UK GDP grew by 0.6% in the second quarter of 2016, according to figures released by the Office for National Statistics on Wednesday, beating forecast growth of just 0.5%.
On an annual basis, GDP rose by 2.2%, again beating the 2.1% growth predicted.
The numbers released on Wednesday are a preliminary reading produced with roughly 50% of all data collected, so could easily be revised upwards or downwards when the full information is provided, but the numbers suggest that the British economy actually accelerated ahead of the country’s European Union referendum in June.
Several pre-referendum indicators suggested that activity in the UK was slowing a little in anticipation of the vote, but the ONS’ new figures suggest that this was not the case.
The data will also provide a boost for those who believe that the economic impact of the EU referendum result — a vote for Brexit — might not be quite as substantial as has been widely predicted. Since the result, virtually every economic survey has pointed to a sharp slowdown in the economy, with last Friday’s Markit PMIs painting a particularly bleak picture. Many organisations are also predicting a recession, but Wednesday’s numbers are encouraging.
The 0.6% growth was driven largely by strong quarterly performances by the production and services sectors, while agriculture and construction provided a small drag on the numbers.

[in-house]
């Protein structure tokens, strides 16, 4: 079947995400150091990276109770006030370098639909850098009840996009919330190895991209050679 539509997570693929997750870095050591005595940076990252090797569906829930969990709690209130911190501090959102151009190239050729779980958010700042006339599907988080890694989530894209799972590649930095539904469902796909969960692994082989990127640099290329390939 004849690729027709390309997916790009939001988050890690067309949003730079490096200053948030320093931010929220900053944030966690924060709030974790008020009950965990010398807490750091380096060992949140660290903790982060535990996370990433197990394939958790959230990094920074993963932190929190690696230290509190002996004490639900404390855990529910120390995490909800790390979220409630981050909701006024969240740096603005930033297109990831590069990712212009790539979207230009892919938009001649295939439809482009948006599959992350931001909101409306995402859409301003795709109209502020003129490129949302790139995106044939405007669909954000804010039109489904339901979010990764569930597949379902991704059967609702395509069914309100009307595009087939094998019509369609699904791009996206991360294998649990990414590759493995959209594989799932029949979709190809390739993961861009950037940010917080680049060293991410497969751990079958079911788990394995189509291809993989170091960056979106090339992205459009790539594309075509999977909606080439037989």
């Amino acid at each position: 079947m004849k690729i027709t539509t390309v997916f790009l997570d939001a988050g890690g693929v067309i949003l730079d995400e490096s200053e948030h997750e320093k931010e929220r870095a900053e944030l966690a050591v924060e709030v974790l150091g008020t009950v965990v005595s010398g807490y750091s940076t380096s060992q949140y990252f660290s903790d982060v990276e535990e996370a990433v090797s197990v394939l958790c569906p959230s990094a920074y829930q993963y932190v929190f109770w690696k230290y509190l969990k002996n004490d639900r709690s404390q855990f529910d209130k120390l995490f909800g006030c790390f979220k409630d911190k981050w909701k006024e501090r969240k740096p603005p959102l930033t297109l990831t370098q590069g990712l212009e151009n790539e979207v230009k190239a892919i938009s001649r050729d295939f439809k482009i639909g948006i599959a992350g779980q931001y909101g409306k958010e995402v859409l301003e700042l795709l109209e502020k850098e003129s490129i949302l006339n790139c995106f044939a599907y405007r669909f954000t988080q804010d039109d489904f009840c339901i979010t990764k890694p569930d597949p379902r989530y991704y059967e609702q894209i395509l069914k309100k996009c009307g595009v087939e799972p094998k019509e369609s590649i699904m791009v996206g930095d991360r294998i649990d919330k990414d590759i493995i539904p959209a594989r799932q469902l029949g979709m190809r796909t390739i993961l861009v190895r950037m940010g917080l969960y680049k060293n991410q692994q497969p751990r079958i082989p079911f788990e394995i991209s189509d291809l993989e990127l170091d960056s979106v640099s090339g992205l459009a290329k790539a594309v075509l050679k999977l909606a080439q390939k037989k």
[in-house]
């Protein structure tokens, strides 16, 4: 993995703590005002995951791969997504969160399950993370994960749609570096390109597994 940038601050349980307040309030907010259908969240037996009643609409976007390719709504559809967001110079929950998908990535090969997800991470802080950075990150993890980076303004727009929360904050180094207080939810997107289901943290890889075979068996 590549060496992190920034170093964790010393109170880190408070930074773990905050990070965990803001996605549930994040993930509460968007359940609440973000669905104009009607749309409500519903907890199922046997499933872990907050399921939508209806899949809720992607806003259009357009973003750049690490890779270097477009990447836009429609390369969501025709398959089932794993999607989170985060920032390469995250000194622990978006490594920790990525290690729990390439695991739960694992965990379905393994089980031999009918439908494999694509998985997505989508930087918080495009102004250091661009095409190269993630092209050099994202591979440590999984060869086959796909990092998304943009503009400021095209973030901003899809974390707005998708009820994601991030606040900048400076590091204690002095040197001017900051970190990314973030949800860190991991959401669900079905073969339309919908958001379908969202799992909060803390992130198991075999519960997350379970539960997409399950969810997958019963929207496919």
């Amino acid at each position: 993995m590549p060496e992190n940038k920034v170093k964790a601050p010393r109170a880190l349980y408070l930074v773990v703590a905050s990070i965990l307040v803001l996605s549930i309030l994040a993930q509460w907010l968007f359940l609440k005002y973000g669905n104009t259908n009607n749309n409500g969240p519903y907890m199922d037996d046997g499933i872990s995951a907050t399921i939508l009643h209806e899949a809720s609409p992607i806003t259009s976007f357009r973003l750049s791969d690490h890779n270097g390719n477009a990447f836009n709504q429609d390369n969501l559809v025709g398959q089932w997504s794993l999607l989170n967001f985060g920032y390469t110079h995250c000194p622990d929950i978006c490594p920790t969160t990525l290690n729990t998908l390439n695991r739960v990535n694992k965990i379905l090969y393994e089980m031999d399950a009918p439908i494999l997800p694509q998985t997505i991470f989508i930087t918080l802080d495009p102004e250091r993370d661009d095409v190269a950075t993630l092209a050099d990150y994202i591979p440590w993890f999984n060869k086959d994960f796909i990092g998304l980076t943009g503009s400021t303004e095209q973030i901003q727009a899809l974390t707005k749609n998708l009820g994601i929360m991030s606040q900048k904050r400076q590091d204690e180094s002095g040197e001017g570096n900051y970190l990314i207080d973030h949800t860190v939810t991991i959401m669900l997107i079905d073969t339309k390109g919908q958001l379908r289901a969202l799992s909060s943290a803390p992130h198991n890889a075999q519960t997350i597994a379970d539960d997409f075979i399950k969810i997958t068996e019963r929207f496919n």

This breakdown of growth leads Pantheon Macroeconomics’ chief UK economist Samuel Tombs to warn against getting too excited about the data (emphasis ours):
“The second quarter’s GDP figure is not as robust as it seems at face value and it won’t hold back the MPC from cutting interest rates next week. The acceleration between Q1 and Q2 entirely reflected a pick-up in quarter-on-quarter growth in industrial production to 2.1% in Q2 from -0.2% in Q1. Although manufacturing output rose by 1.8%, the strong growth in IP also reflected unsustainable support from a 4.7% surge in energy supply following an unusually mild winter. The rest of the economy slowed. Construction output fell by 0.4%, slightly worse than Q1’s 0.3% drop, and growth in services output slowed to 0.5% in Q2 from 0.6% in Q1.”
Here’s Pantheon’s chart:
And here’s how the quarter looks as part of the longer term trend, courtesy of the ONS:
Commenting on the numbers, newly appointed Chancellor of the Exchequer Philip Hammond said:
“Today’s GDP figures show that the fundamentals of the British economy are strong. In the second quarter of this year, our economy grew by 0.6 per cent — faster than was expected. Indeed we saw the strongest quarterly rise in production for nearly twenty years, so it is clear we enter our negotiations to leave the EU from a position of economic strength.
“Those negotiations will signal the beginning of a period of adjustment, but I am confident we have the tools to manage the challenges ahead, and along with the Bank of England, this government will take whatever action is necessary to support our economy and maintain business and consumer confidence.”
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